• I know:( I love Card’s books so much, and for him to be a homophobe…. it makes me very, very sad, and I don’t want to support him by purchasing his books, but they’re so good and the world would be so much simpler if everyone supported everyone.

      • if you don’t absolutely love the book, read it from the library. It’s what i do when i want to read a good series but the author is unfortunately homophobic. this way i never have to purchase the book but still enjoy it. the public library is your friend.

      • EXACLTY? The entire book seems like allusion to native american genocide and the freedom to explore socities we know less about and how to relate to eachother. I loved it SO much. After reading this article I went to Card’s LDS column and it all made me so sick. it doesnt make sense.

  2. Yes! My friend shared this with me this morning. She’s bi and cis, I’m trans* and lesbian, and we were both happy to find this character. I have to say, I was thrilled with the lesbian Batwoman, though I only read the first graphic novel when we got it at the library. I plan on buying the Batgirl issues leading up to this.

    I’m really excited.

  3. Great article! As I commented on at themarysue yesterday, I love how Gail made her bisexual as well as trans* because the mainstream media hardly ever shows trans* characters who aren’t heterosexual.

    I also love Batwoman with a great passion and wish she’d get a little more attention around here. She’s so far from just a “lesbian” character with her own comic. She’s one of the most feminist LESBAIN characters out there. Ironic that she’s always been written by men I guess but Rucka and J.H. Williams III are feminist men and awesome people who take the responsibility of care taking Batwoman extremely seriously. JHW III has a great post on his blog about that subject.

    Here’s a piece of what I wrote just today when I was talking about her to someone on tumblr.

    “I also love how he (JHW III) did his best to fix her costume. There’s a Alex Ross piece which I think is in the back of Elegy which shows how her costume was originally designed and it was horrible. High heels and everything. Yuck! I like how Rucka mocked them. lol

    Her origin was an after thought when she was first created by DC and she was mostly around to get good press and grab headlines, but in Elegy Rucka and Williams transformed her into one of the greatest characters ever. One of the most feminist ever. Never a smirk or a wink about her being a lesbian. And I personally believe her origin story now is one of the most compelling and incredible of any hero out there. It stands shoulder to shoulder with Batman’s. You know exactly why she does what she does. It could be in a Christopher Nolan movie and actually I don’t think that’s accidental because they borrow a lot of stylistic elements and tech from his Batman movies.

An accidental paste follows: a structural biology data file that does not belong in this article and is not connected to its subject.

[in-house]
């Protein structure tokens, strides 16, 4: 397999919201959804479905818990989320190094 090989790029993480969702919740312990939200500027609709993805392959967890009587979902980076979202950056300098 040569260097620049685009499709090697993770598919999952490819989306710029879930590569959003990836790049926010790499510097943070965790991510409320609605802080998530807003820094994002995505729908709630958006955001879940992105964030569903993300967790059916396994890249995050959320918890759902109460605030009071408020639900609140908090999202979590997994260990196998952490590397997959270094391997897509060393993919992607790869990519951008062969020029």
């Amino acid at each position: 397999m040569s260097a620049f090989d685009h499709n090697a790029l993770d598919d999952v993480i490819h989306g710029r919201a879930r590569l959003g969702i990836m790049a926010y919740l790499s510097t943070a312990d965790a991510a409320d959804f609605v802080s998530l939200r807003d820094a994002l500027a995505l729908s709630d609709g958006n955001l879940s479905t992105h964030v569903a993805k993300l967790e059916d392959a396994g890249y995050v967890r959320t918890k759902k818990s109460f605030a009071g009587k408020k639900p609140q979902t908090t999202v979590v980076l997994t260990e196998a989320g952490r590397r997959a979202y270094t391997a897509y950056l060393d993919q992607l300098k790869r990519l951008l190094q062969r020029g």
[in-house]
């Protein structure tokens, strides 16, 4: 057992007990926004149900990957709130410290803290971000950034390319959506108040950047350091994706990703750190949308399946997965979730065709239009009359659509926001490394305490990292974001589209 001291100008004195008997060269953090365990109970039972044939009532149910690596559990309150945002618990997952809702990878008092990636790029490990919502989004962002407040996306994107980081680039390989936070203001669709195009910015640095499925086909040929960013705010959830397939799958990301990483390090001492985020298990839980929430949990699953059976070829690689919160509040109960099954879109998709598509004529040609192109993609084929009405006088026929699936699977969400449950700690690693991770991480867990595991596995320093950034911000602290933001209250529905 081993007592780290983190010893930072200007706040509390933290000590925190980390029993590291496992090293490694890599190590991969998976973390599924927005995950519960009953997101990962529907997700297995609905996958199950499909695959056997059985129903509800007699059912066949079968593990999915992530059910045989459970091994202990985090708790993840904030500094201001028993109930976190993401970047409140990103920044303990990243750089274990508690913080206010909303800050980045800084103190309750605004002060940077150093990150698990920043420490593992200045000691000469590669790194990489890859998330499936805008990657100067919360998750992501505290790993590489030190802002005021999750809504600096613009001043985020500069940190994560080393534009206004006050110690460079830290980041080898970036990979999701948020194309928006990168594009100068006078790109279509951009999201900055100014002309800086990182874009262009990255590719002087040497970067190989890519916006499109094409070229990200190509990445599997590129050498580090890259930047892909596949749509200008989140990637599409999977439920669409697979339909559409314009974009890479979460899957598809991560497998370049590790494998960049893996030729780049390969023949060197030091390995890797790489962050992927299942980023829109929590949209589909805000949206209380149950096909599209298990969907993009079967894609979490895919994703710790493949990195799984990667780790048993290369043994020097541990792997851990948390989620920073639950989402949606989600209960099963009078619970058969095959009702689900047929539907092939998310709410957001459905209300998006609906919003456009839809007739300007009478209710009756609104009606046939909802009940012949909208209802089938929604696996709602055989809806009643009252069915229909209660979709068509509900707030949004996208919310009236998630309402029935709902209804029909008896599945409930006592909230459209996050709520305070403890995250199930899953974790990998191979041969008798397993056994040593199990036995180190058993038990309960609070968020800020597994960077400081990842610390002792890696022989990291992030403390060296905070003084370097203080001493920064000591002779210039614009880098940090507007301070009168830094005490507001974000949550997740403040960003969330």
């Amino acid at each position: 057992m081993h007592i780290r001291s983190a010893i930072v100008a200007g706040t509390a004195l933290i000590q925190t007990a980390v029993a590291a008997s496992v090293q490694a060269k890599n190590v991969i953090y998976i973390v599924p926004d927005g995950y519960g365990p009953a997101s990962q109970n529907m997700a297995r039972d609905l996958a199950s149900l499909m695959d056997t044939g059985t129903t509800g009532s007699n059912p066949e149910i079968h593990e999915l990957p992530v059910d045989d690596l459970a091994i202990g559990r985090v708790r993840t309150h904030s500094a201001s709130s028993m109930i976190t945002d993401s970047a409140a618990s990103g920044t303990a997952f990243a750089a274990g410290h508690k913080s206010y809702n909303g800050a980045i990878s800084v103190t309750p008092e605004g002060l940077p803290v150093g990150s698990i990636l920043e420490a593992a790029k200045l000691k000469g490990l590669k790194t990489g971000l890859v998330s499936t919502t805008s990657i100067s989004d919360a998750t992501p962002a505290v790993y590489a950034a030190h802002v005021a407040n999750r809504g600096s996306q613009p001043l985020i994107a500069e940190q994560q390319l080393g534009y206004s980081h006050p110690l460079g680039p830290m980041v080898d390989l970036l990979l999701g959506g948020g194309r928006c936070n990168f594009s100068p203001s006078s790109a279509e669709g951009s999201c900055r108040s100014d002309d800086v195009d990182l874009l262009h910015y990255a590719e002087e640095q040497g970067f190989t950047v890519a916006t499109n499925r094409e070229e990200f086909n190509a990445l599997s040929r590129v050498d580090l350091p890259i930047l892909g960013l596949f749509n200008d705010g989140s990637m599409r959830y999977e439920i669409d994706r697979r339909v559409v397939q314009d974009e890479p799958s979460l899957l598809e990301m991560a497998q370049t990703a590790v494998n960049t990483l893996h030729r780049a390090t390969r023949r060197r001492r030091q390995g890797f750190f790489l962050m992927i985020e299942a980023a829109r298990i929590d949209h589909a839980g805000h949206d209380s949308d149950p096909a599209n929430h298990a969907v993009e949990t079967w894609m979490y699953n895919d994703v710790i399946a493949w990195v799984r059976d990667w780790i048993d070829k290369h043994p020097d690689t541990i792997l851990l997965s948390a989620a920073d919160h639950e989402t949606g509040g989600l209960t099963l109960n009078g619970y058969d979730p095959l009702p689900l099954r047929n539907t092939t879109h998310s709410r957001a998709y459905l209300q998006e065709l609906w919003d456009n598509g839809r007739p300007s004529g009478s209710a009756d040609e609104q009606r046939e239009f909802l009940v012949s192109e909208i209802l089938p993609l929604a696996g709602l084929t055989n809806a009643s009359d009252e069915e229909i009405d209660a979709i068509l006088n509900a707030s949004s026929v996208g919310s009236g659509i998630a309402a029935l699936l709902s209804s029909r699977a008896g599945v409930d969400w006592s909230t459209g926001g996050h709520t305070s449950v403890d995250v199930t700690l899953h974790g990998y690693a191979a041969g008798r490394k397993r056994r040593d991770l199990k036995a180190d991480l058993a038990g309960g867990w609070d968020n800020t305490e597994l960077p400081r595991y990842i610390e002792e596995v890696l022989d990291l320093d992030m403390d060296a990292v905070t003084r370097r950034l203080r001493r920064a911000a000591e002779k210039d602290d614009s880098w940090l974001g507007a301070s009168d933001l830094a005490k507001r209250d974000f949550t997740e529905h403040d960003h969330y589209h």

She’s so good right now and I love her so much. She’s incredibly important to me. It’s constantly amazing to me that she exists. The flip side though is that if DC ever fucks her up, it will hurt me so badly. And you know they’re very capable of screwing characters up. Anyway, right now, we have something so special.”

    So yeah, Batwoman, y’all. If we don’t support something so awesome, then DC will decide a “Shake Up” is necessary and probably kill Maggie and marry Kate to a guy or something. UGH.

  4. Since I was a kiddo I’ve been mostly impressed with DC comics and their queer characters. I remember slowly realizing that Maggie Sawyer was a lesbian back when I was a wee kiddo reading Superman comics and that gave me a little spark of joy and hope. The character of “Comet” in the Supergirl comics I read in the 90s also comes to mind. Comet was a bisexual woman who transformed into a male horse like superhero. And of course Supergirl had a crush on him so that created a lot of drama.

    Even though I knew I should be supporting Gail Simone, for some reason I was holding off on starting Batgirl (I try not to pick up too many titles and stretch myself thin), but now of course I’ll have to jump on board!

  5. I know it’s tough.

    If you do start reading Batwoman I really recommend you start with Elegy a mini series that ran in Detective Comics and is where Greg Rucka basically rescued her and made her relevant. It’s because of the success of Elegy that DC decided to give her her own series. It deals with a few plots from other books in the DC universe at the time, so to start out it may seem slightly confusing, but the heart of the story is Kate’s incredible origin story and you will get so much more out of her series if you read it first.

    You can buy it as a trade collection on Amazon and elsewhere and you can also find it as digital issues from comixology. After that you can just read the regular series. Even though most of DC was rebooted in the new 52, Batwoman wasn’t.

  6. I went to there site the minute i found out about the comic and bought it via download,still looking for a comic store here in town that sells it. I know nothing about comics…
    Was cool to see that they went the route that they did and introduced transgender to the comic… Now i feel like Batgirl.. hehehe